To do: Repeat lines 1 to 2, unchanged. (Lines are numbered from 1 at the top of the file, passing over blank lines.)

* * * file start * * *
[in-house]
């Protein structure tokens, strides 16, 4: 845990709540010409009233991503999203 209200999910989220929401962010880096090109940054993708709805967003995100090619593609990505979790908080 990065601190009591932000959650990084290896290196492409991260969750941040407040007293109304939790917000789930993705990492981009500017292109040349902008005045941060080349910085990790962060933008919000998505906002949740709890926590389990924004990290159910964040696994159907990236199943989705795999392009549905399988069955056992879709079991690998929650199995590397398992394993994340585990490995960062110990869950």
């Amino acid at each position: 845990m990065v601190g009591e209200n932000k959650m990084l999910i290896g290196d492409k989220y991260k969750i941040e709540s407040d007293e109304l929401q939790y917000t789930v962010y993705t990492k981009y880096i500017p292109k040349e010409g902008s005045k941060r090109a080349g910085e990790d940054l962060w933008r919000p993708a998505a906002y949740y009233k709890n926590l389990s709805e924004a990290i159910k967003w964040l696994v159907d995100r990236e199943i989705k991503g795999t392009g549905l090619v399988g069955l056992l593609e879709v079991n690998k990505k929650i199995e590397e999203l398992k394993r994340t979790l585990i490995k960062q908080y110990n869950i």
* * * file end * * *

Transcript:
[in-house]
């Protein structure tokens, strides 16, 4: 845990709540010409009233991503999203 209200999910989220929401962010880096090109940054993708709805967003995100090619593609990505979790908080 990065601190009591932000959650990084290896290196492409991260969750941040407040007293109304939790917000789930993705990492981009500017292109040349902008005045941060080349910085990790962060933008919000998505906002949740709890926590389990924004990290159910964040696994159907990236199943989705795999392009549905399988069955056992879709079991690998929650199995590397398992394993994340585990490995960062110990869950």